State trial opens in Okla. bombing

Nichols being portrayed as full partner or patsy in 1995 blast that killed 168

March 23, 2004|By Lianne Hart | Lianne Hart,LOS ANGELES TIMES

McALESTER, Okla. - Terry L. Nichols' state murder trial got under way yesterday, with lawyers alternately describing him as a key player in the 1995 bombing of the Oklahoma City federal building and as a victim set up by right-wing conspirators who remain at large.

Nichols had "strong, bitter feelings" toward the government, prosecutor Lou Keel said in his opening statement, and he worked closely with Timothy J. McVeigh to buy, store and test the explosives needed to bring down the Alfred P. Murrah Federal Building. "These two were partners, and their business was terrorism," Keel said.

But defense lawyer Brian Hermanson argued that Nichols was at home in Kansas on the day of the bombing, and "didn't realize there was an explosion until he saw it on TV." McVeigh "used people," Hermanson said, and had ensnared Nichols, his Army buddy, in a plot that involved "friendship, manipulation and betrayal."

Nichols, 48, already is serving a federal life sentence for the deaths of eight government agents who died in the explosion that killed 168 people. The state murder charges cover the other deaths, including the fetus of one victim. Prosecutors are seeking the death penalty.

Prosecutors linked Nichols yesterday to the bomb plot through evidence found at his house: A receipt for 2 tons of ammonium nitrate, the material used in the bomb, was found in a kitchen drawer. Blasting caps and explosives recovered at the bomb site matched materials stolen from a quarry near his home. Literature on how to build a bomb and a book that describes blowing up a building with ammonium nitrate also were found in Nichols' house.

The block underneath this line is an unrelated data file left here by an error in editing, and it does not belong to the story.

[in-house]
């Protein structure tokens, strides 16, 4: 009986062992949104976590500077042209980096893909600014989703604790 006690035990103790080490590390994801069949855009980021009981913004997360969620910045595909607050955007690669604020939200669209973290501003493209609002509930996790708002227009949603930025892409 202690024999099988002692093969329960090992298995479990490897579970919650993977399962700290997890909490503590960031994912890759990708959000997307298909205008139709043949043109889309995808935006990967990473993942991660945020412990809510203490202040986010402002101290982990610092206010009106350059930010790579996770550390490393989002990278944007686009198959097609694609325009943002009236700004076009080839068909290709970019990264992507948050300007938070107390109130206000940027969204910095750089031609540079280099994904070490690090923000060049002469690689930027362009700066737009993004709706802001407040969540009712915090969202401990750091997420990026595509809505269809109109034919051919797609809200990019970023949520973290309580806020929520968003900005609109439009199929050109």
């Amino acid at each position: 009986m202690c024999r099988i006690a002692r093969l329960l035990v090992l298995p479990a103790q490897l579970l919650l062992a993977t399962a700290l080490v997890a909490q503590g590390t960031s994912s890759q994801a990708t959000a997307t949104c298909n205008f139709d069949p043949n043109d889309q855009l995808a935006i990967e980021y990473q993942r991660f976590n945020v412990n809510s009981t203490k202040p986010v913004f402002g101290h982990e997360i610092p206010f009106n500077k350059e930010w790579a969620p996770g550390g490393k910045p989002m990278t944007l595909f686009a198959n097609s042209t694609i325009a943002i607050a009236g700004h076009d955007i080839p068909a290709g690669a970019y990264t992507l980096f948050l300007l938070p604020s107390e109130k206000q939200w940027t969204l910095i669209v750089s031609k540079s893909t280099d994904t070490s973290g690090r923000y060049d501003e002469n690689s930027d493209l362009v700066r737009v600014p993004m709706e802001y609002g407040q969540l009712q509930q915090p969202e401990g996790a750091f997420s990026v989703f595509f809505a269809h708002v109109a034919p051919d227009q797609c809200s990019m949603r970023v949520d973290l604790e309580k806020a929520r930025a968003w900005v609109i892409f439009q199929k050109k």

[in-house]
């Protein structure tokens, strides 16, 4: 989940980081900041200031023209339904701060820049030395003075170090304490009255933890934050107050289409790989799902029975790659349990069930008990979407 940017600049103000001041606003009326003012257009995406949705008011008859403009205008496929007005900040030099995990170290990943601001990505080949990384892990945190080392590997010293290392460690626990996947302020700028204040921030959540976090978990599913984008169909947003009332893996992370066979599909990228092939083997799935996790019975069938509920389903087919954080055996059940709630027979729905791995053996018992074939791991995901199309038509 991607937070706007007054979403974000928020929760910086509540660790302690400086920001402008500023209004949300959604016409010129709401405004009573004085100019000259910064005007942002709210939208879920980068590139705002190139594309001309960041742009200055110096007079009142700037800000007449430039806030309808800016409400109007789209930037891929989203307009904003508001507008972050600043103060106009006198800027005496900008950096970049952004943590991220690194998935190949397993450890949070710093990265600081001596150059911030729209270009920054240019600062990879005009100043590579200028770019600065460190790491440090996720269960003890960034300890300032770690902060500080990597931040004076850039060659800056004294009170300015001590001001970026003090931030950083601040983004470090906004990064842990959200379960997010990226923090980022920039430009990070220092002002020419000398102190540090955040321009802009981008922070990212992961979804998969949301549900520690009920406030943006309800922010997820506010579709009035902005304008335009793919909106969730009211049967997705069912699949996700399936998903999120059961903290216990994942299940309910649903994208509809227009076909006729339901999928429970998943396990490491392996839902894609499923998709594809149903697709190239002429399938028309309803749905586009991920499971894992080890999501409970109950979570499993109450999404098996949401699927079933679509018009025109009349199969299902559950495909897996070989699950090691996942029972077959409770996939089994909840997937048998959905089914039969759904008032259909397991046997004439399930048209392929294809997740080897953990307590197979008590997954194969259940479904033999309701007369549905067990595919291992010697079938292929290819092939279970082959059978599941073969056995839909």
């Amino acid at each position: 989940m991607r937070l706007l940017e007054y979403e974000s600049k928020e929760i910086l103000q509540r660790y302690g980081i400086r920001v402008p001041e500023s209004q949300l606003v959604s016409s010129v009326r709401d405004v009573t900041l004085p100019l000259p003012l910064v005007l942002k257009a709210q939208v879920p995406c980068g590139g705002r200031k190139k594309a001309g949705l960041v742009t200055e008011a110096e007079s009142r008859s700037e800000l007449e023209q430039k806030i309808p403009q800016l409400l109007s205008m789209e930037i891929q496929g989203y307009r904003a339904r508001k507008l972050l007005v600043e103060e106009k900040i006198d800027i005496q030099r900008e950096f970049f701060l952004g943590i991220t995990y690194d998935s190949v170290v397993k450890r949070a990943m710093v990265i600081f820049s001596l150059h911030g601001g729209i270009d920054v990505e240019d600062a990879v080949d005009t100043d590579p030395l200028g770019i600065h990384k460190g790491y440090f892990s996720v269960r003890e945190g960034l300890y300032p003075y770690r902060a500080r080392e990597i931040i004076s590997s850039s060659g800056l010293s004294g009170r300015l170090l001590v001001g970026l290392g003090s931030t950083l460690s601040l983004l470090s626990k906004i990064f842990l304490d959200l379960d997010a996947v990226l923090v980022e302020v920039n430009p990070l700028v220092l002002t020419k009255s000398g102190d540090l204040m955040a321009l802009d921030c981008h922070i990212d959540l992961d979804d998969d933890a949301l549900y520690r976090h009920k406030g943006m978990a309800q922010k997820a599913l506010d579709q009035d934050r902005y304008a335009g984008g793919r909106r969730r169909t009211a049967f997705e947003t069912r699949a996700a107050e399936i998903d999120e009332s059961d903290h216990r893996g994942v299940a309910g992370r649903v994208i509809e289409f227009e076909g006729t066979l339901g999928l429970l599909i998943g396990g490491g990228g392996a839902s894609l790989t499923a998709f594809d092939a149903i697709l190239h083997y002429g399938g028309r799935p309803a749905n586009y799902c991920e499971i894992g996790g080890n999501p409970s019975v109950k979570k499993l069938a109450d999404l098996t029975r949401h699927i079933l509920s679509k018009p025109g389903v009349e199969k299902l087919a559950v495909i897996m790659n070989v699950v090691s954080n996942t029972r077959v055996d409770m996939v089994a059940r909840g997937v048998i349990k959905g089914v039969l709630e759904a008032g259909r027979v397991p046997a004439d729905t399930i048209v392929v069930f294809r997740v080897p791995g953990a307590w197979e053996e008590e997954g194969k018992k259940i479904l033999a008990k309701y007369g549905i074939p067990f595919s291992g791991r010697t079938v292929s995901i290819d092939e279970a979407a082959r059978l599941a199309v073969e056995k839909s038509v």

"Money out of Mr. Nichols' pocket" financed the purchase and storage of the bomb parts, Keel said. "Mr. Nichols was the one chiefly responsible for gathering the components."

Defense lawyers are taking a tack disallowed at Nichols' 1997 federal trial by alluding to conspirators in a plot meant to make Nichols the fall guy. Oklahoma District Judge Steven Taylor has approved testimony from a death-row inmate who is expected to say that McVeigh, during conversations in prison, named other conspirators before his execution in 2001.

Before opening arguments, two jurors and an alternate were dismissed yesterday because they are distant relatives of an attorney in the prosecutor's office who had served as a consultant during jury selection.

A visibly angry Taylor chastised prosecutors for not revealing the connection before the final jury was chosen, calling their conduct "inexplicable" and "inexcusable." Taylor said that if during the trial - which is expected to last four to six months - he runs out of alternate jurors, he will dismiss the case.

The Los Angeles Times is a Tribune Publishing newspaper.

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